I have a drawer in my kitchen completely devoted to candy. I blame my Aunt Betty. As a child, I would visit my Aunt Betty and Uncle Eddie, sometimes even staying with them for lengths of time, and marvel over the fact that they had this not-so-secret drawer stocked with candy. You could visit it any time. Just grab candy, then hit the garage fridge for a root beer, then a handful of one of their thousand comic books and head to their beach.
Think about that. It was like a dream existence for kids. For me though, rather than go outside, I’d hit their sofa in the front room overlooking the lake and read and drink root beer all day long. I’ve never been outdoorsy, that trend obviously began early.
At one point while gulping down cheesy, delicious, greasy tacos—another phenomenon I experienced at Aunt Betty’s, I vowed that when I grew up, I’d have a candy drawer, too. And eat tacos. I set attainable goals for myself. I like that kid.
My own kids enjoyed the candy drawer growing up and the weird thing about it was that they didn’t over-indulge. Probably because they always had access to candy, and it became a so-what kind of deal. I’m not a huge candy eater, so it wasn’t a problem for me either. If it was called the barbeque potato chip drawer, we’d have a problem.
I sent my daughter off to college with a big bowl and lots of candy, which she didn’t really eat, but others enjoyed. While growing up, her friends would walk into the house and directly to the drawer. I loved that. Neighborhood children know about the drawer and the doorbell rings frequently with little visitors, some of whom I’ve never met with friends in tow, going to the drawer for their single daily selection. That’s my rule. You only get one piece a day.
The mothers in my neighborhood have mixed emotions about the candy drawer. Those that know me are tolerant of the fact that candy—laden with trans fats, are available. A no-no in their own homes. And there are those moms who don’t really know me—most of them newbies in my transient neighborhood who worry about the strange lady and the drawer. I don’t blame them. Just writing it sounds creepy to me too. But I’m a safe bet. And the candy’s safe, too.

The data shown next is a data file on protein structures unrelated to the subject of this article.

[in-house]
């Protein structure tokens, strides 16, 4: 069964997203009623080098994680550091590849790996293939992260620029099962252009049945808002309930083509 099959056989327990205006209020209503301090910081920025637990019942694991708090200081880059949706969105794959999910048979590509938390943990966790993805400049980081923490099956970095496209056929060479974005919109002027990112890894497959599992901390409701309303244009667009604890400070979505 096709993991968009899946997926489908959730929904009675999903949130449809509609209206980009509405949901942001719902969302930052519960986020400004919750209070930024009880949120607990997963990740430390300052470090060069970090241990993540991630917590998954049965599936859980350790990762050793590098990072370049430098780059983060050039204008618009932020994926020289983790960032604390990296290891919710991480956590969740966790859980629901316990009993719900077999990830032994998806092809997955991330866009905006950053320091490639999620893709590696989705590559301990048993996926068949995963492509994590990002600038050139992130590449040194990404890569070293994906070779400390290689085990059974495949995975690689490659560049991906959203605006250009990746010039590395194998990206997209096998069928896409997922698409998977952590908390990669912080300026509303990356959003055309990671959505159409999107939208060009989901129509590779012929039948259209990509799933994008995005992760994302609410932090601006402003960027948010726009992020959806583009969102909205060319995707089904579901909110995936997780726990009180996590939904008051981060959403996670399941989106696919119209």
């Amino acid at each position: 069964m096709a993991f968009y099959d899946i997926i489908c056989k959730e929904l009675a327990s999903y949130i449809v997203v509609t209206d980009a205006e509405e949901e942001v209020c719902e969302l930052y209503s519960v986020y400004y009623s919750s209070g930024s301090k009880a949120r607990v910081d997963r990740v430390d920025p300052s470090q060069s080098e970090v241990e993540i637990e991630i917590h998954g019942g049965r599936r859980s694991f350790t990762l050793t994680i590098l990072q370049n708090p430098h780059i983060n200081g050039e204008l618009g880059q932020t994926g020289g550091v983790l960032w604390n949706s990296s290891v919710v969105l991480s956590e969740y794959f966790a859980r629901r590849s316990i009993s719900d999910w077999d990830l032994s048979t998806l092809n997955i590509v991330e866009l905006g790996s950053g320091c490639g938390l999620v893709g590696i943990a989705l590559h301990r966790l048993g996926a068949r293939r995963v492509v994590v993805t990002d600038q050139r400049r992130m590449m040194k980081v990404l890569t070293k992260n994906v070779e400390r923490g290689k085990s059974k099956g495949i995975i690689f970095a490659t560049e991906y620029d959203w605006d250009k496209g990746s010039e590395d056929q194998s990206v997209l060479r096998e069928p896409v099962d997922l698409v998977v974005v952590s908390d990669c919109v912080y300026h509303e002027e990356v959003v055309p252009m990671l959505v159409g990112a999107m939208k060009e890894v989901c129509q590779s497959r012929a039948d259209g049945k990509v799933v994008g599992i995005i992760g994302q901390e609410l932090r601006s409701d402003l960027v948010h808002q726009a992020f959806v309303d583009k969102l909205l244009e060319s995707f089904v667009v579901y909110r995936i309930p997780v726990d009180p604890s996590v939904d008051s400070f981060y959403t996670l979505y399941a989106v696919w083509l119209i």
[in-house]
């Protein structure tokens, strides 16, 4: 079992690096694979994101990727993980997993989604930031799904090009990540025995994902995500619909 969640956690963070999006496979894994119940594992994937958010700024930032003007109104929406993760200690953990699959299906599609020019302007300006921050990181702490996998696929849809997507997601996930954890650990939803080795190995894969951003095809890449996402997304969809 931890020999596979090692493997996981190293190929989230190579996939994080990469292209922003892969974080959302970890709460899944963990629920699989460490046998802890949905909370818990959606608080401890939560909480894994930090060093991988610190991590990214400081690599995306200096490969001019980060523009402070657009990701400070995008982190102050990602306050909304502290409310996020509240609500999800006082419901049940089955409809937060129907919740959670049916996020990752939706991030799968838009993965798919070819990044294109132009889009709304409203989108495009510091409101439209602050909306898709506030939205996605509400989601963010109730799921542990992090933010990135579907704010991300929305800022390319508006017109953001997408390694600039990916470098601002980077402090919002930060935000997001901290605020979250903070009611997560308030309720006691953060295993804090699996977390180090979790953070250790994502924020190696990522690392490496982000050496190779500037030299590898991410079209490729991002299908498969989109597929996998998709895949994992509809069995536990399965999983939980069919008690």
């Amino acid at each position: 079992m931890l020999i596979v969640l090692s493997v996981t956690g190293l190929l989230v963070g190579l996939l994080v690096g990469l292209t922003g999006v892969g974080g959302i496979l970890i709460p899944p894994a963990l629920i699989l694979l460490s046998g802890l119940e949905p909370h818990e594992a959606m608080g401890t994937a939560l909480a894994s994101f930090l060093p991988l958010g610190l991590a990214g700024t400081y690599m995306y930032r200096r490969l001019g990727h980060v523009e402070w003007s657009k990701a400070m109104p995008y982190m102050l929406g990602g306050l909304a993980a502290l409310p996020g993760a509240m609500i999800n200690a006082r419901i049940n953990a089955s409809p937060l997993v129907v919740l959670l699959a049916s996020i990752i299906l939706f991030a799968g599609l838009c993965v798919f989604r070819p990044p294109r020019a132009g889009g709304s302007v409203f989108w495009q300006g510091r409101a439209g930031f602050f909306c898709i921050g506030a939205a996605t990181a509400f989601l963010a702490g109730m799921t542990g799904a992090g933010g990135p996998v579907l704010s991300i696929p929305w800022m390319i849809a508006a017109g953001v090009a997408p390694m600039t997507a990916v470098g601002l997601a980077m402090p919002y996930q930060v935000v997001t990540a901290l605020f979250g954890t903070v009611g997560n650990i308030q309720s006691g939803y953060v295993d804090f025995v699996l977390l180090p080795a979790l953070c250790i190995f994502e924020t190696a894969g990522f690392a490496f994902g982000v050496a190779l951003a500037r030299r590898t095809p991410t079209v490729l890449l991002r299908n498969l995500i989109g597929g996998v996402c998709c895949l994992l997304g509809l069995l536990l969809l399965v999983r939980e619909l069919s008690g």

The kids are an interesting mix. I get tons of gossip about what everyone’s up to, not all of it good. Sometimes I hear about parents quarreling, but I hold that intel close. Most times, I hear about sports and who’s playing with who, and what they’re up to. What plays are being put on in the neighborhood, where the sleepovers are at. They keep in me in the loop and bring me sweet drawings, which I adore and put on the fridge. I care about them and they form an acquaintanceship with a neighborly experience.
There are troublemakers, though. They amuse me. Some of them grab more than one piece of candy then look extraordinarily worried. Not refined thespians yet. Sometimes I let it play out and don’t stop them, but for the more aggressive ones, I call them out and tell them no. I worry a bit about those kids. Their parents have their hands full, but the world needs all colors of temperaments and personalities. I wonder if they’ll remember their anarchy and stretching the rules of the candy drawer.
The problem I’m having lately is that the dog goes nuts when the kids come inside. It’s summer and foot traffic has picked up. I usually put my baby in her kennel when the kids come inside because her energy level and strength are a bit much. But I feel so guilty for doing that. Puppies just want to have fun. Gemma bucks and jumps in the metal cage like a dinosaur in Jurassic Park. It’s sad.
Sometimes I make the kids sing for their supper. I’ll give them assignments like they have to go directly home and hug their mom, or they can never get candy again. Or, horrified that they don’t know who Elvis Presley or the Beatles are, I tell them that before they can get candy again, they have to tell me about one of the songs. It’s good stuff. I boss them around and yell at them sometimes. Tell them to stay out of trouble and not skip school. I don’t know, they seem to like the ridiculous discipline and keep coming back for more.
Kids are cool. They inspire me. Nothing makes me feel better than when one of them opens the drawer and instead of grabbing the candy, they first look at me and smile. Because I stocked up on their favorite. They requested it. I bought it. They know it. It’s a person-to-person connection. One Tootsie Roll at a time.
Thank you, Aunt Betty.